Anyone who pays attention to Star Trek lore knows that William Shatner originally offered the role of Spock’s brother Sybok to James Bond actor Sean Connery in his 1989 film “Star Trek V: The Final Frontier.”
But apparently that wasn’t even Laurence Luckingbill’s biggest competition for the role. Another actor wanted to take on the renegade Vulcan, and he wasn’t too happy when he lost out on the role.
That actor? Leonard Nimoy.
“He did not say one word to me for quite a long time, other than ‘Hello,'” Luckingbill recently told Star Trek.com. “I found out later he had really, really pushed hard to have this be a double role, a dual role for him.”
Probably thinking back to the days of Spock in a goatee from the Mirror Universe, it seems Nimoy (who had directed the previous two films) had envisioned himself playing not just a half-brother of Spock, but a twin brother.
“I don’t know if this is absolutely true,” Luckingbill said. “That was the scuttlebutt, and I got that from very high up in the food chain of information, that Leonard wanted to play Sybok and play Spock. That would have been a tremendous thing to do that, but since they weren’t twins, they cast me.
“I think Bill wanted a separate actor, and he was right. We were very different people.”
Nimoy apparently kept his distance from Luckingbill — an accomplished stage actor when he was spotted in a PBS special by Shatner himself — for most of the shoot. But the man who continues to be a part of Star Trek today did eventually come around.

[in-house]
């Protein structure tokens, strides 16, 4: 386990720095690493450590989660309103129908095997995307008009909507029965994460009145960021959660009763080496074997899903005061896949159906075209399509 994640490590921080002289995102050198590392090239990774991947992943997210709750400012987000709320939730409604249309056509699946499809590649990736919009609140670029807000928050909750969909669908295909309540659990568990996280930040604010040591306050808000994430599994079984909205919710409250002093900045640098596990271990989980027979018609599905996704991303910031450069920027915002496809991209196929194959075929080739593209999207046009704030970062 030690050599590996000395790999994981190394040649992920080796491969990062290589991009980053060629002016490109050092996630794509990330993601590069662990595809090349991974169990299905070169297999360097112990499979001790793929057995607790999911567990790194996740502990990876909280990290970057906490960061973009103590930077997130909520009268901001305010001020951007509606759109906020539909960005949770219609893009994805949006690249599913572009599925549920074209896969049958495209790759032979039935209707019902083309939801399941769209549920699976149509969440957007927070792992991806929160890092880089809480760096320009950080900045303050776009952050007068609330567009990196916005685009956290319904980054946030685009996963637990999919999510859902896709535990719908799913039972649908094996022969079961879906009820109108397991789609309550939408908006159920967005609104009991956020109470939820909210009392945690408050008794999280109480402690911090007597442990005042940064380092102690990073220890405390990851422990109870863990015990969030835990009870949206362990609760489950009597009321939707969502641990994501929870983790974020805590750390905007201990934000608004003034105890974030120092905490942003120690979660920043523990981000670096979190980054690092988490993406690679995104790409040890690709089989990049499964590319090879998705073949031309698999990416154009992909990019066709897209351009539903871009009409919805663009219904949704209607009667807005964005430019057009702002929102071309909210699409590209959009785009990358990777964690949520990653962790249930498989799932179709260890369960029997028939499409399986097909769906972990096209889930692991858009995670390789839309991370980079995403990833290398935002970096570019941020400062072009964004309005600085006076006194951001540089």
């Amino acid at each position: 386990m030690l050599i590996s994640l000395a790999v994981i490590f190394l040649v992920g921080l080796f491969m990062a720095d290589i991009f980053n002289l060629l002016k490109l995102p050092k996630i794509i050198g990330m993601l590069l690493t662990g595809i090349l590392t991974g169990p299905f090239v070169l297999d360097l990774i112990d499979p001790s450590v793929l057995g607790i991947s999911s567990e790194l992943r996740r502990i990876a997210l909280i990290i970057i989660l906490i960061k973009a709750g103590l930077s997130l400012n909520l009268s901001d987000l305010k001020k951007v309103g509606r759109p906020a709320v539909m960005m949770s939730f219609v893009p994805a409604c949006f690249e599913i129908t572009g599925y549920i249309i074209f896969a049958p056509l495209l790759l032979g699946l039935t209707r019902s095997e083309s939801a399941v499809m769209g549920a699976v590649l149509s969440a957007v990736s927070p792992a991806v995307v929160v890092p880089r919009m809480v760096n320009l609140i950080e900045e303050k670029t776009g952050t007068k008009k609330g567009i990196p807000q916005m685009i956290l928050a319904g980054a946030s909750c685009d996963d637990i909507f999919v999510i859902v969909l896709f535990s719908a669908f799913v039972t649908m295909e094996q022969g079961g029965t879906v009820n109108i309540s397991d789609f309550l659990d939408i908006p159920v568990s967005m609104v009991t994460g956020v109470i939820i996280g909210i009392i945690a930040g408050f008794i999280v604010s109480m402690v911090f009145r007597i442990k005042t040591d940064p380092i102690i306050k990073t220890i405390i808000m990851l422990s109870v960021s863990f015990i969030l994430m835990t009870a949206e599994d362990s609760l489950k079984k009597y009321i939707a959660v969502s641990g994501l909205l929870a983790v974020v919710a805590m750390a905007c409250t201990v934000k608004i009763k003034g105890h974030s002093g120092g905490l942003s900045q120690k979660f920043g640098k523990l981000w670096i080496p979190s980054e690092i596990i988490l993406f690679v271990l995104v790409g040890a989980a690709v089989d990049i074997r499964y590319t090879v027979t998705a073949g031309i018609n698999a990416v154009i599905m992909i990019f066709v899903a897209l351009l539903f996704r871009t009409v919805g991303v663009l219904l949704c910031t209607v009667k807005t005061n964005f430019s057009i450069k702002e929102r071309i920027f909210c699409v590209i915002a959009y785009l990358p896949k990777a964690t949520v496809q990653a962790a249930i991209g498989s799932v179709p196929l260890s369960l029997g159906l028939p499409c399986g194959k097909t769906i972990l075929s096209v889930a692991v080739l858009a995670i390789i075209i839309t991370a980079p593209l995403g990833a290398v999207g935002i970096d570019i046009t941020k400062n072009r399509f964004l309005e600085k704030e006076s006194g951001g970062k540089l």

“The best compliment I got was, in the last scenes, 20 or 25 weeks later, Leonard looked at me and said, ‘You know, you’re terrific in this,'” Luckingbill said. “I thought that was a great send-off.”
Luckingbill said he knew really nothing of Star Trek when he signed on to the film, except that there was a previous series, there had been previous movies, and that his friend Ricardo Montalban had been in one. But looking back on that experience now more than 20 years old, Luckingbill said fans and critics still don’t really give “Star Trek V” a chance.
The film would go on to gross $52.2 million domestically ($96.6 million today), more than doubling its budget. Yet, it’s one of the lowest-grossing films of the franchise, and ones that many fans say they would rather ignore.
“I know a lot of people criticize Bill for what he didn’t do or what he did do,” Luckingbill said. “Bill invites that because he’s just got a big life and he plays it big. But I found him absolutely wonderful. I liked Bill and, to this day, think he did a good job with that film. He’s a favorite guy of mine.”
Luckingbill, 77, has pretty much retired from screen acting, his last appearance as an unnamed prosecutor in the 2005 television movie “The Exonerated” with Susan Sarandon, Aidan Quinn and Danny Glover. He’s been married to Lucie Arnaz, the daughter of Desi Arnaz and Lucille Ball (the founders of Desilu Productions, which was the original production shingle for “Star Trek”) in 1980.
To read more of Luckingbill’s interview, including how much he and his late mother-in-law Lucille Ball talked about “Star Trek,” click here.